(Mr Gilroy) May I add to that? I hope this does not
seem too much like ducking the question but that is very precisely
why we asked the personal social services research unit at the
University of Kent to do a study for us of the supply side of
residential and nursing home care. We doubt very much if they
are going to come up with a national figure. Costs vary so much,
employment costs vary so much and so on. There have to be answers
to those sorts of questions at local market level that give value,
give the right outcomes in policy terms and provide an appropriate
rate of return on capital invested which reflects the local conditions
in local environments. Those are the sorts of answers that we
need to start working with.
148. A frustration for me is that we are not
in one of these targeted areas and yet all your figures show that
our area is among the worst and this continual argument which
goes back and forwards is not new. It has gone on for a while.
They say the £210 or whatever it is they get just is not
enough to sustain the home and make tiny profits. The next thing
I was going to move on to say, and I did serve on the Care Standards
Bill when we really threw all these arguments about, was that
none of it is original. In my area we have a huge number of these
homes. I do not think this has been handled terribly well. I am
not saying you are not handling it well but you, Ms Platt, said
that they were going to be given seven years to meet these standards.
We have any number of homes which are really good homes, no smell
of urine when you go into the homes, the love, care and family
are there. Now even they are saying to me that they cannot carry
on any more. Somehow this message that they do not have to panic
that the room is not the right size or they do not have a lift
in is not getting across. In my area where we have a concentration
of homes they are panicking. What is worrying me is that if they
are going to throw it inand now they are putting in for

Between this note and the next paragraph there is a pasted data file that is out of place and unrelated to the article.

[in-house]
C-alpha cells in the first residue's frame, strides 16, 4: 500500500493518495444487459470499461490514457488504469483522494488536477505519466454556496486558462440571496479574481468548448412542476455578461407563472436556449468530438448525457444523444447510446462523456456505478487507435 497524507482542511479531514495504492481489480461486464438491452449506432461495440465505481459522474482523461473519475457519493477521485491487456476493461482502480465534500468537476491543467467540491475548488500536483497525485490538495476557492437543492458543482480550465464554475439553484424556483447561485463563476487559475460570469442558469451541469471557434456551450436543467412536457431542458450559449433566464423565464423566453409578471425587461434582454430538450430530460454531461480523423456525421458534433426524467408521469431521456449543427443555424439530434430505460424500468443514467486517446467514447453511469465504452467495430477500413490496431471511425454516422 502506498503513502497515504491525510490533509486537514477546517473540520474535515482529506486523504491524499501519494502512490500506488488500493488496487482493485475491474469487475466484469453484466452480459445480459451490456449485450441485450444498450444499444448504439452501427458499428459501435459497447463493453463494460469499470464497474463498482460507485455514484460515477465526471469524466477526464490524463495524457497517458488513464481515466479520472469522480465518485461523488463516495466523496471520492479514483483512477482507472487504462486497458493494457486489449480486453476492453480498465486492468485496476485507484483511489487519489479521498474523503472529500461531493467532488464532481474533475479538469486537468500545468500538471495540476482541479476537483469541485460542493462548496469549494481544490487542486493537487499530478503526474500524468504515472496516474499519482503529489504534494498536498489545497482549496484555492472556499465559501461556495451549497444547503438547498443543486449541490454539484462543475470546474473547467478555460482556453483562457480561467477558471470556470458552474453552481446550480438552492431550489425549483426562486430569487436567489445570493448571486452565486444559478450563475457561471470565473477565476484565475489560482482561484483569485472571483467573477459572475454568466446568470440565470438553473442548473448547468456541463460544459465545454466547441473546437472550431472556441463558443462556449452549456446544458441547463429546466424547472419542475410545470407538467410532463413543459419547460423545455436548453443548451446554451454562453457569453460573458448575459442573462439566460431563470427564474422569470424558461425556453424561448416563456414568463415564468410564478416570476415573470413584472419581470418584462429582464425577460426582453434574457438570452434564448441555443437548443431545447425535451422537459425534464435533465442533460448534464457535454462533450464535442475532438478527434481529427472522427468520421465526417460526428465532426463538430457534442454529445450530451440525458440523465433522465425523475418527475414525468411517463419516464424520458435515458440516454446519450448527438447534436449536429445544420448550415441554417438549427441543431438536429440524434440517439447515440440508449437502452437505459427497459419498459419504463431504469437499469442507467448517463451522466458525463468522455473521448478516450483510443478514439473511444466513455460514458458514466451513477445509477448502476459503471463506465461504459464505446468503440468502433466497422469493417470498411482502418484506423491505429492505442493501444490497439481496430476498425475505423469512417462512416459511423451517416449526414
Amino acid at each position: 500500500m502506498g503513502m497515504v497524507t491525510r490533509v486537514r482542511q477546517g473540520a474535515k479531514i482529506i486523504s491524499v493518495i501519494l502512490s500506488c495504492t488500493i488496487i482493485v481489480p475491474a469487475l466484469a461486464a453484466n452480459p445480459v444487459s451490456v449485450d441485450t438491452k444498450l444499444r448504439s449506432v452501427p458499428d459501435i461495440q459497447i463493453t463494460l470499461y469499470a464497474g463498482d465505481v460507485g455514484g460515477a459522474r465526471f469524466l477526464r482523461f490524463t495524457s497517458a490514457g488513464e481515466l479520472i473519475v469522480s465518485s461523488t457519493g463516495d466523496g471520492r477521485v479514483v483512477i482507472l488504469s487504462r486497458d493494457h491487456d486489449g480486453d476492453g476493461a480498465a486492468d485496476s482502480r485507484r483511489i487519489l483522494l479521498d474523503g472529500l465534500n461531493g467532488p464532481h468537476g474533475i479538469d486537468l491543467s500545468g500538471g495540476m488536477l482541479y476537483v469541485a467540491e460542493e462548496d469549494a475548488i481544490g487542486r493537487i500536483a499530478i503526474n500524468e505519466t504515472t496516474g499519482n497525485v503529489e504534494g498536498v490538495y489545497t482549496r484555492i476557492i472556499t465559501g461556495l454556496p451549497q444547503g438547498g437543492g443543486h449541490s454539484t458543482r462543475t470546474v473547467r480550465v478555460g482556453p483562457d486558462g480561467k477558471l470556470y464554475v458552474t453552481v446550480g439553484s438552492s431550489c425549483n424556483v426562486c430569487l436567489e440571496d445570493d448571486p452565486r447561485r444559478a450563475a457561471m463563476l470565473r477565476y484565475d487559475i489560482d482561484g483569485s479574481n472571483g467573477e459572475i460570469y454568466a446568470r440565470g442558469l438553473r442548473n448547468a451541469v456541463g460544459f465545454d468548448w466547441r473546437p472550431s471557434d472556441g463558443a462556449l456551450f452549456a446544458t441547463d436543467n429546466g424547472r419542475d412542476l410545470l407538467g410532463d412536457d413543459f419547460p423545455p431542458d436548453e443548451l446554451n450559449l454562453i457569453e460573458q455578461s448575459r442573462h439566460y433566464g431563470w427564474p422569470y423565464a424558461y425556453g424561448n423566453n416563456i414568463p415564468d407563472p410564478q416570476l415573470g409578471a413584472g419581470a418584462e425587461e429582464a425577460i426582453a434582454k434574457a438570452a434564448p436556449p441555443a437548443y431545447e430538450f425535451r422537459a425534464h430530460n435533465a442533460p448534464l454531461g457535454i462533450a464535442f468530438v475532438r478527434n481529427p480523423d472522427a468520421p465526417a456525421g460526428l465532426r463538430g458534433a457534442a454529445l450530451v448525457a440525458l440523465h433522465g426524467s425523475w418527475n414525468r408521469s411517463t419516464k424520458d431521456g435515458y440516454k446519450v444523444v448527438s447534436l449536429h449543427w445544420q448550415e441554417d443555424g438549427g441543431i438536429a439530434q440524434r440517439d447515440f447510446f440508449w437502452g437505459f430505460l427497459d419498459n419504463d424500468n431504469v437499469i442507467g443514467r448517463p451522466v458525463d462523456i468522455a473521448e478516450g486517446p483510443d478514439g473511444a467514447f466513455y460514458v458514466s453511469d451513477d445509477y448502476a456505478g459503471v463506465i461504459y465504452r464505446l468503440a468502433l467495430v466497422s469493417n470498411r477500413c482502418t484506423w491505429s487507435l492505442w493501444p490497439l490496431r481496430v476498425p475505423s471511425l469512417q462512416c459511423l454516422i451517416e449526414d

planning permission for bed and breakfast, people with learning
difficultieswhat on earth is going to happen? We are going
to have care beds blocked.
(Ms Platt) The Care Standards Commission, as part
of the announcement which was made, is preparing an information
pack for all care home providers so that they should know what
would be expected of them. For the care home providers who are
in difficulty and have questions to be answered a special help
line is being set up. Advice is going to be available directly
from the Care Standards Commission who will be the regulatory
body from 1 April for people to talk to if they are worried about
where they stand. The Care Standards Commission has said that
it does not want to drive out of business good quality homes which
are providing a real service and that was why we have set up all
these arrangements so that care home owners who do have the difficulty
you are describing, can talk to someone about the application
of standards of care.
149. Here we go again. During the course of
the Bill we were lobbied. All these issues were shared with Ministers.
Why are we now saying that it is going to be set up and all this
information will eventually be ready?
(Ms Platt) Because we have heard what has been said.
150. I am sorry. People were not listening when
all these messages were conveyed. I think it was a tragedy and
this is what is happening now. The final point is that in the
East End of London where I come from the idea that Grandpa and
Granny would eventually be sent to a home just would not happen.
Times have changed tremendously. What Mr Austin said about looking
after people in their own home I support entirely. In my area
we have lots of people with no relatives at all but why do you
think that even when there is a family structure people no longer